A few meters forward, on the right, I notice a large circular indent in the vegetation. In the centre of the circle, the floor has been scorched with black marks and ash covering the area. On top of the burnt ground lies empty beer boxes, toy boxes along with discarded cans, plastic, and glass bottles. It was not clear what had been burnt or if the fly-tipping was a later incident. Judging by the intactness of some of the items, I guess people had decided the scorched ground made a good fly-tipping spot.
Suddenly, I become aware of birds chirping nearby and I follow their song further into the field. Quickly the brambles and nettles disappear, and I am in a meadow. High pitched frequent chirps, with an almost rhythmic quality fill my ears. Intrigued by the sounds, I decide to test out a bird identifying app on my phone. The app conveys that the chirps are those of the European Goldfinch, and it is ‘almost certain’ about it too. The meadow’s grass is long and has started to run to seed, with the tips of the grass turning a pale yellow. I experience a moment of excitement and begin to make my way slowly through the meadow following the playful paths of Meadow Brown butterflies through the grass. In the grass I still hear the Goldfinches from the trees behind, but I can now also hear the clicking and buzzing of insects and bugs that are not dissimilar to the sounds heard in overhead electric pylons. As I move through meadow, the long grass gently brushes up against my body. Where the grass has run to seed, I occasionally rub between my finger and thumb to feel the bristly texture crumble out of my hand and fall back into the grass.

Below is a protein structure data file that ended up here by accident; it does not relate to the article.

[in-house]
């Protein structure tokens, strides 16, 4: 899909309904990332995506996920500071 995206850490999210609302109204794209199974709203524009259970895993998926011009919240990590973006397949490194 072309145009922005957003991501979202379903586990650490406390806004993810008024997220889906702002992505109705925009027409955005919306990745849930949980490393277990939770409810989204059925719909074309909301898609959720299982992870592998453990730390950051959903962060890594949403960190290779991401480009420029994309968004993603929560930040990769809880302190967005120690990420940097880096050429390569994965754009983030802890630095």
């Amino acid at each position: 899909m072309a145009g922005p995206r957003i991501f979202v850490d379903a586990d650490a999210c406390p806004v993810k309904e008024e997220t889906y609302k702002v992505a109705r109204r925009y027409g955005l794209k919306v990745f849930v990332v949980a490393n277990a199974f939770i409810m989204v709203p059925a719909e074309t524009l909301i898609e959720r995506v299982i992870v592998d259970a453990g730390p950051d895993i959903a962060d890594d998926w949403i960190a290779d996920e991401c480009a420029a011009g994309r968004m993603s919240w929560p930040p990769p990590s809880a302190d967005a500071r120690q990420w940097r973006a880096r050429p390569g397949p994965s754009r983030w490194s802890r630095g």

Nan Shepherd ( 2014: 105) writes that it is through her senses she finds her way into nature and as my senses are awakened in the meadow it is where I feel most in nature. Sadly, as noted above, the field also holds evidence of human detritus. Perhaps the corner of the field was chosen to have a fire and fly tip because it is closest to the entrance. Or maybe it was because the perpetrators decided that the brambles, weeds, and nettles are aesthetically undesirable and therefore justify their arson and fly-tipping. Perhaps those responsible for the fire even thought that they were doing a service in burning away some of the weed covered area. I’m not suggesting that the perpetrators took their guidance from the Annual Front Garden competition brief, but there seems to be an understanding of the cultural and aesthetic values attached to certain plants in certain places.
I leave the meadow and pass through a narrow gap in the bush and enter onto the Coed-Y-Mwstr golf course. The course offers green panoramic views into the Vale of Glamorgan countryside. Large trees run the perimeter, with a strip in the middle to split the course up. The views are pleasing, but I cannot help but feel like the golf course is a sterile environment with its meticulously kept greens and obviously carved out shape.
The golf course is a staple of edgeland areas, and it is easy to be lured in by the green open space and scenic views and think that golf is a game that is played in a natural setting. In reality, the golf course is more a showcase of human domination over nature (Richards, 2021: para 5). The local activities and maintenance of the Coed-Y-Mwstr golf course reflects the general degradation of the wider global environment (Hammond and Hudson, 2007: 128). As a land use concern, golf courses take up a large amount space with the average 18-hole course (like Coed-Y-Mwstr) taking up 58 hectares, which is equivalent to about 93 football pitches. To create the space needed, the pre-existing landscape is reshaped with trees and hedges removed and bodies of water moved or diverted. This is inevitably catastrophic for the associated wildlife. Once the land has been cleared it is then treated with a range of pesticides that stop the growth of unwanted plant life and killing insects as well as the use of artificial grasses and surfaces. As many golf courses are in rural locations or at the edges of towns, they are often close to waterways, and this is where the pesticides often find their way, polluting water. This is not to say that Coed-Y-Mwstr has or is doing all the damaging environmental acts listed, it is more to say that as a golf course it is symbolic of our relationship to and domination of nature.